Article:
Maggie Flaherty, one of the most vocal defenders of the genre (she also designs websites for authors, organizes book tours for them, feeds their cats, pitches their books at every message boards and conventions, washes their fridge, babysit their kids, and kisses their toes), concludes, "If you have nothing good to say, say nothing! Those moron males have forgotten that! This march will show them that we women will not be oppressed, not in this century!"

When I point out that those mainstream publications have wisely opted for female reviewers for romance novels, Maggie says, "Yeah, and have you ever met these 'female reviewers'?" And as to the fact that many feminists still scoff at romance novels, she says, "Yeah, but those women are not us! They are morons, not one of us and not worthy of our attention and time."

The Million Romance Reader March is the apex of a long struggle by these readers to get the mainstream press to give romance novels 'fair, just reviews'. Although these same publications defend themselves by claiming that they are just giving romance novels the same treatment as they give, say, a Stephen King novel, the women would not be placated. They insist there is a general silent discrimination conspiracy against the romance novel.

They are not silent in their anger. New York Times are flooded with copies of Jayne Ann Krentz's backlist after they call Recycled Affairs a "tepid, piece of recycled junk - can this author think of any new plot? I wonder for her readers who keep buying the same story from her at inflated hardcover prices - Krentz must be laughing all the way to the bank." New York Times send the books to the recycling mill, although they offer their staff first choice of any of the books they want from the pile. This is followed by a series of picketing, which receives stinging derision from the media.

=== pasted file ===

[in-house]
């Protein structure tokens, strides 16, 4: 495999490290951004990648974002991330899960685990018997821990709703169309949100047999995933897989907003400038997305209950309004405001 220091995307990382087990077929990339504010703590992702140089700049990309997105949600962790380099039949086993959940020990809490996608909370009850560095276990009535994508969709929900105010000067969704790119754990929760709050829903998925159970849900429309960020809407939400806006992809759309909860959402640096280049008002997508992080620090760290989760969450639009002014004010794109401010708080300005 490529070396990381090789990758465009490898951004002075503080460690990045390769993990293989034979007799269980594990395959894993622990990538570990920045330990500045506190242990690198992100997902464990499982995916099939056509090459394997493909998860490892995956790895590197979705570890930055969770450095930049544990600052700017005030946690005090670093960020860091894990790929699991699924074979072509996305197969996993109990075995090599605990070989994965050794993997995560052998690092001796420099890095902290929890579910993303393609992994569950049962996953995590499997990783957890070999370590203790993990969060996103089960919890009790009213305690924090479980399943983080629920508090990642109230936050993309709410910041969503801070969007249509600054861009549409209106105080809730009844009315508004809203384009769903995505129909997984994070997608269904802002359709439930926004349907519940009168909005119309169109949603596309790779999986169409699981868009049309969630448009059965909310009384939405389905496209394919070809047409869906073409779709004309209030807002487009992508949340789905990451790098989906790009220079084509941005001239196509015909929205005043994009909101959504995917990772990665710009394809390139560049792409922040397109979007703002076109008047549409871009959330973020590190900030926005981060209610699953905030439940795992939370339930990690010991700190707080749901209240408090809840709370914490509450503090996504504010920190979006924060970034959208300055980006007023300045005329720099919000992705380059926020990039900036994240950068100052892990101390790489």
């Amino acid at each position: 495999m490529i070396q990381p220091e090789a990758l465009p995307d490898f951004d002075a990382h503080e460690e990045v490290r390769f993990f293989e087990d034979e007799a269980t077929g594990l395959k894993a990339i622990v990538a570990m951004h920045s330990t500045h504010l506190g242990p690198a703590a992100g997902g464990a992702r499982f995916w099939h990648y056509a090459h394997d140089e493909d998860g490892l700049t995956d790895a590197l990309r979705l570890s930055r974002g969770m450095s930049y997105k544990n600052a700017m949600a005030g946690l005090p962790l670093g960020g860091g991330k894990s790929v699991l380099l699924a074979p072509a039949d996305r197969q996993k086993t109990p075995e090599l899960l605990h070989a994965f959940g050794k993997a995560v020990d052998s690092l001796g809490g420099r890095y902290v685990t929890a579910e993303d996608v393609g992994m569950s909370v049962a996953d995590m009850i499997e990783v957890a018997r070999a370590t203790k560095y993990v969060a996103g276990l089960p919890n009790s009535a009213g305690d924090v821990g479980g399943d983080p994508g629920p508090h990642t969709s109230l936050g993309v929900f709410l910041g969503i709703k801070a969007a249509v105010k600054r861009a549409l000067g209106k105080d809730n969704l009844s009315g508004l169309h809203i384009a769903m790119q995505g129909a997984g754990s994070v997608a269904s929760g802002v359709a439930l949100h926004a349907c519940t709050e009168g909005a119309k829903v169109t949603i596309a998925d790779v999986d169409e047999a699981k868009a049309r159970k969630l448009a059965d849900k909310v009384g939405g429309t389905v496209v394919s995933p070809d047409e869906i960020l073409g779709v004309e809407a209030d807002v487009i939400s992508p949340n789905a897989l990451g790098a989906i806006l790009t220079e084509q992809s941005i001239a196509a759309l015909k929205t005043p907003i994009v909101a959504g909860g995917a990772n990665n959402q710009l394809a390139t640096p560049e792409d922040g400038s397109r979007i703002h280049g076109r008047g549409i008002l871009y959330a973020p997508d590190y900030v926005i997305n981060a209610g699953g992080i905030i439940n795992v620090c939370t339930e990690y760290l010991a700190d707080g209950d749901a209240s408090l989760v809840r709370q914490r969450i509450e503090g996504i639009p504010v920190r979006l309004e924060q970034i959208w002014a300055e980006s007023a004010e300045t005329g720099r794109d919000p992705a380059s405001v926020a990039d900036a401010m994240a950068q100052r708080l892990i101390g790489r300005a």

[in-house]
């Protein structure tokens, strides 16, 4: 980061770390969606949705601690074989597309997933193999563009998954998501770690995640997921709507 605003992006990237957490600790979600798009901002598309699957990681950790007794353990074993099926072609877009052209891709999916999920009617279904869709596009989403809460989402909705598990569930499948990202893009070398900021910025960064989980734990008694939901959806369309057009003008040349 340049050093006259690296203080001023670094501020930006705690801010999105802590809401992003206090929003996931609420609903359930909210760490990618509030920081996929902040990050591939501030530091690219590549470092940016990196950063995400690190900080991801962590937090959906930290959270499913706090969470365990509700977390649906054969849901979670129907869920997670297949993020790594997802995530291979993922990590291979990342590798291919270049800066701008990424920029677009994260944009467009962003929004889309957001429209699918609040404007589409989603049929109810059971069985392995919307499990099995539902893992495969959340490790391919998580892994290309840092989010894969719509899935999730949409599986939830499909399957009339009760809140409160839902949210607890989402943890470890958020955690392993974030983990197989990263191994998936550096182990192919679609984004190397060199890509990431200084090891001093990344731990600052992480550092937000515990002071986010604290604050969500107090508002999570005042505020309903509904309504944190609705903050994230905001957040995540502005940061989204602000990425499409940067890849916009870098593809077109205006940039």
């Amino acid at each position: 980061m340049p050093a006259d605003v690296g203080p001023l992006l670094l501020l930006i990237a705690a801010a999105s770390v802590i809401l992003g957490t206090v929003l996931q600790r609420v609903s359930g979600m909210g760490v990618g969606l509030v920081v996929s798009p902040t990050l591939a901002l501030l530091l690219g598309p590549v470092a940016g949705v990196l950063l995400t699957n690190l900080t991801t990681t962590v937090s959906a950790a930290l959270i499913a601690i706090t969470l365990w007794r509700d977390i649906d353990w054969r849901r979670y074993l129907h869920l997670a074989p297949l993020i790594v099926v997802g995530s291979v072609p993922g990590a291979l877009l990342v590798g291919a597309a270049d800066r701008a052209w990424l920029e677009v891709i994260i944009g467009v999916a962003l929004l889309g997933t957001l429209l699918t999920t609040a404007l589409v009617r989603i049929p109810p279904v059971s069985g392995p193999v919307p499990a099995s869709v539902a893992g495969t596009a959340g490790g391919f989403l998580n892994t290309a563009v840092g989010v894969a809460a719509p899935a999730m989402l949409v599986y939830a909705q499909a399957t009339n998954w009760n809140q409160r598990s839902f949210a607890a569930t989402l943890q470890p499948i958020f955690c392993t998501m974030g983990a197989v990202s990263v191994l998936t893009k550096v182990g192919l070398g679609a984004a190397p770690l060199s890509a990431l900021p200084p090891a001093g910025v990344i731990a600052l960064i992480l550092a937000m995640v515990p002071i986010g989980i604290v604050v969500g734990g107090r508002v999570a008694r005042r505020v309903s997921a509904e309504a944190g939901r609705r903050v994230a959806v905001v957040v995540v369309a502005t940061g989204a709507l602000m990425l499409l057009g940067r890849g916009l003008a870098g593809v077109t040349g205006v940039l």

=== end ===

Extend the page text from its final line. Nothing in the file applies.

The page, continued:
Indeed, the media is already gearing up to report this March as a circus show. I ask Hendezina if her March would only reinforce the stereotype that romance readers are rose-tinted hysterical shrieky biddies who could use some rationale. She is adamant that as long as the romance genre gets its respect even if she and her ladies have to force the mainstream press to do it, the end justifies the means.

She doesn't comment on how exactly she and her ladies are going to force the respect out of New York Times.

"A fair review is one that doesn't attack the author," Hendezina says, repeating a much-quoted saying among many romance readers. "Or the plot or the characters," she adds. "A gentle criticism, that is respect." When pressed, she finally concedes, "Why can't NYT be like Romantic Times?"

She adds, "Authors are humans and have feelings too, and it is up to us readers to defend their honor for the hours of enjoyment they give us selflessly!"

With that final shot, Hendezina marches off to give final orders to the ladies who would play the band. Stiff, rimrod straight in her posture, Hendezina will do a medieval warrior princess proud. As she should be, for her manuscript Undying Aching Love have just been bought by Harper.

Hot Sauce Reviews